Class of '83

Bobby Deol, Anup Soni, Bhupendra Jadawat, Ninad Mahajani, Hitesh Bhojraj, Sameer Paranjape.
Atul Sabharwal

Trigger happy cops, a concept that has been explored on celluloid many times. But when you have Atul Sabharwal who made the series Powder (2010) of the same genre and got phenomenal feedback for the same, one who believe he will handle the subject interestingly. Added to that, having Shah Rukh Khan back the project, the interest gets more intense. 

Based on Hussain Zaidi’s Class of 83, the film safeguards itself with a disclaimer stating they have dramatized the story for effects. The story is that of Vijay Singh (Bobby Deol – ironically, that’s his real name) who has been demoted to a dean of police academy in Nasik, Maharashtra. 

Instead of simply training his students, the brooding cop picks some of his most notorious students (Hitesh Bhojraj, Bhupendra Jadawat, Sameer Paranjape, Ninad Mahajani and Prithvik Pratap) to be assassins. His explanation for picking them from the lot, is that they are loyal and efficient, despite their notoriety. Before we know it, these cops turn into trigger happy officers killing people like they were born for it. 

The funda is simple, upkeeping of justice is more important than going with the law. Restricting the keepers of a justice in the name of law and giving the criminals a freehand is unjust, thus assassinations should be the way forward. Their way, their justifications might claim to be true to the 80s era but morally very questionable. Which in turn makes it very difficult to relate to the script.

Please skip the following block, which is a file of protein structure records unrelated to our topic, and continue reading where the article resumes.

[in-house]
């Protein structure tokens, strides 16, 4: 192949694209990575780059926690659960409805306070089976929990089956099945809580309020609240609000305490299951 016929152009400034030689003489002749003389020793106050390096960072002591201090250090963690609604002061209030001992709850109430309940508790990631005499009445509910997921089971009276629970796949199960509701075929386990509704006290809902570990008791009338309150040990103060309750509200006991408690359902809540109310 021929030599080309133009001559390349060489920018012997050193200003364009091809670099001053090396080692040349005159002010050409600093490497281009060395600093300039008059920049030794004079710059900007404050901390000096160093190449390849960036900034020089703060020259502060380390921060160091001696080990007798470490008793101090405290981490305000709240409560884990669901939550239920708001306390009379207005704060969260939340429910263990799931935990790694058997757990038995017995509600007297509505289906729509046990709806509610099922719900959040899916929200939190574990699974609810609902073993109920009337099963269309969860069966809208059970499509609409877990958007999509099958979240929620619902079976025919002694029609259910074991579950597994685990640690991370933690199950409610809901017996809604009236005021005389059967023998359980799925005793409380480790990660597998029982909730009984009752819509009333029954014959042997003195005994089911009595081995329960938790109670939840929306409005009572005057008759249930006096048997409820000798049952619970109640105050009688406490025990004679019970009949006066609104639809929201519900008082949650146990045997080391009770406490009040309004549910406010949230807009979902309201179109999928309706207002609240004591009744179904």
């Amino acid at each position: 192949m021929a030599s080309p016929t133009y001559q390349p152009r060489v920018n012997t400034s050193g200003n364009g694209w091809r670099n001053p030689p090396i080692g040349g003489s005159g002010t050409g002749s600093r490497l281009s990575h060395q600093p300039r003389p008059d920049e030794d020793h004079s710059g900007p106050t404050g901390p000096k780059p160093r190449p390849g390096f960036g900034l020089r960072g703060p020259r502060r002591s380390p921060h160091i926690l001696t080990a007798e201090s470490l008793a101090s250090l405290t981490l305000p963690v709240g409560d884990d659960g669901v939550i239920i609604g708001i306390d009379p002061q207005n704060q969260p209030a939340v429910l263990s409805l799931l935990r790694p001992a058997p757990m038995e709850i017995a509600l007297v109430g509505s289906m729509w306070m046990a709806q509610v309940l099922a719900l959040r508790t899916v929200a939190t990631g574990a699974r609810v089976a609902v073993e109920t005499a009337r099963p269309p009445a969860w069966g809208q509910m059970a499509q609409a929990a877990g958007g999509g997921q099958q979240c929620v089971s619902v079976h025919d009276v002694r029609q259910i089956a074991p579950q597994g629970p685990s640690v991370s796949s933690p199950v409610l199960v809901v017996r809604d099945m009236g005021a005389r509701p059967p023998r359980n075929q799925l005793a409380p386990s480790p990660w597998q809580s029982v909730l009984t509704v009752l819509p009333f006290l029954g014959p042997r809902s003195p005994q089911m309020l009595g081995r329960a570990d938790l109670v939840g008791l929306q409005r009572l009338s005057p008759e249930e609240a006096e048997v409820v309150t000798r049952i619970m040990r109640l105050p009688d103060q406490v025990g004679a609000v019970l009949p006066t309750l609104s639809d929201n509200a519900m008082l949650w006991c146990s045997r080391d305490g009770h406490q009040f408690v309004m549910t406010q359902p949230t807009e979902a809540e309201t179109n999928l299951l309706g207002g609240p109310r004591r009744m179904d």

Yet, the way Atul Sabharwal has written the dialogues, a matter of fact manner in which he almost justifies the bloodshed, gets a little awkward for the audience to have the same nonchalance approach. 

Yet, the film has many plus points. The first being the cinematography Mario Poljac who has worked extensively with Red Chillies, clearly justifies his frequent re-recruitment. The man is phenomenal with his work. The same can be said about the way Abhimanyu Ray, the casting director has approached his work. Bobby Deol’s claim to fame has been his looks but never his acting, but casting him in this film, has worked well. His stiff, blank expression works well for the broody mood of Vijay Singh. His protégés being new faces, also furthers their novice status in the film. 

The clever use of the actors’ strengths and weakness, makes for a good director. 

Yet, despite the pluses, the film doesn’t connect. The lack of relatability completely ruins its chances. Nevertheless, it is still a one time watch. 

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